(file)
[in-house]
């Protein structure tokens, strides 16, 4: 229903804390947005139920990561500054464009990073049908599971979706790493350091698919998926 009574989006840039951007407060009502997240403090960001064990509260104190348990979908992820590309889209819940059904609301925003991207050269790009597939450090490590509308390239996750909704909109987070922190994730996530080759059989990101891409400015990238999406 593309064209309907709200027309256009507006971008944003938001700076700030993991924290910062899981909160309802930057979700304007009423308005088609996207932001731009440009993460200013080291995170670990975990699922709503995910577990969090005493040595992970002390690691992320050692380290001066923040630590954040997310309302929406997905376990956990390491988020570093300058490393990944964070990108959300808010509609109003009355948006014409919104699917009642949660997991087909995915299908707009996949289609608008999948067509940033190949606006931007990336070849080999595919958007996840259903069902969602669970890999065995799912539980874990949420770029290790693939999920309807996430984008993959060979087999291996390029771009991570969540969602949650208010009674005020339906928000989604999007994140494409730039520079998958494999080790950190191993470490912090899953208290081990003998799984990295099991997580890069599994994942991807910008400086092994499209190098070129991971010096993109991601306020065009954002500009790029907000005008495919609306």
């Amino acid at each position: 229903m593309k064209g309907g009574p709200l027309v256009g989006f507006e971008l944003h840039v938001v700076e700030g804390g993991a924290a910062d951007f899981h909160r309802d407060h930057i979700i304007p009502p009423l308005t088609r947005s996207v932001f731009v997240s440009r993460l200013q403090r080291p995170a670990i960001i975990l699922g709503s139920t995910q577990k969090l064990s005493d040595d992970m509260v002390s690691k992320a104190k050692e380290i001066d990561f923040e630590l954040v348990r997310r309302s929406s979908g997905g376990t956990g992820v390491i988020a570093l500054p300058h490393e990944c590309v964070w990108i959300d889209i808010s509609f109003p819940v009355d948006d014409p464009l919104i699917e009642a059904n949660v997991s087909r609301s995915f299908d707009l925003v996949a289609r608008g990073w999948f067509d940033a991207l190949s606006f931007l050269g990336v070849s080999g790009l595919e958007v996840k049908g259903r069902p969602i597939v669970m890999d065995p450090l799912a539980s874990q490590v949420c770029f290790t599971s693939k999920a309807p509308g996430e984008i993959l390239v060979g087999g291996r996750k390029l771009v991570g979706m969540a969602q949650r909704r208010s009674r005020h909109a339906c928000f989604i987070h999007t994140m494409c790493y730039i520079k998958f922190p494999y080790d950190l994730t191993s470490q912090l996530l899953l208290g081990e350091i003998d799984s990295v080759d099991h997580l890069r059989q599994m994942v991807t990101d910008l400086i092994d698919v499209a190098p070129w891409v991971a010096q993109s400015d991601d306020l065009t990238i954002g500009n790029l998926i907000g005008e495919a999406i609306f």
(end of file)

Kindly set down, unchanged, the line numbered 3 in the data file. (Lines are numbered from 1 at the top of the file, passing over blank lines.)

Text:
């Amino acid at each position: 229903m593309k064209g309907g009574p709200l027309v256009g989006f507006e971008l944003h840039v938001v700076e700030g804390g993991a924290a910062d951007f899981h909160r309802d407060h930057i979700i304007p009502p009423l308005t088609r947005s996207v932001f731009v997240s440009r993460l200013q403090r080291p995170a670990i960001i975990l699922g709503s139920t995910q577990k969090l064990s005493d040595d992970m509260v002390s690691k992320a104190k050692e380290i001066d990561f923040e630590l954040v348990r997310r309302s929406s979908g997905g376990t956990g992820v390491i988020a570093l500054p300058h490393e990944c590309v964070w990108i959300d889209i808010s509609f109003p819940v009355d948006d014409p464009l919104i699917e009642a059904n949660v997991s087909r609301s995915f299908d707009l925003v996949a289609r608008g990073w999948f067509d940033a991207l190949s606006f931007l050269g990336v070849s080999g790009l595919e958007v996840k049908g259903r069902p969602i597939v669970m890999d065995p450090l799912a539980s874990q490590v949420c770029f290790t599971s693939k999920a309807p509308g996430e984008i993959l390239v060979g087999g291996r996750k390029l771009v991570g979706m969540a969602q949650r909704r208010s009674r005020h909109a339906c928000f989604i987070h999007t994140m494409c790493y730039i520079k998958f922190p494999y080790d950190l994730t191993s470490q912090l996530l899953l208290g081990e350091i003998d799984s990295v080759d099991h997580l890069r059989q599994m994942v991807t990101d910008l400086i092994d698919v499209a190098p070129w891409v991971a010096q993109s400015d991601d306020l065009t990238i954002g500009n790029l998926i907000g005008e495919a999406i609306f």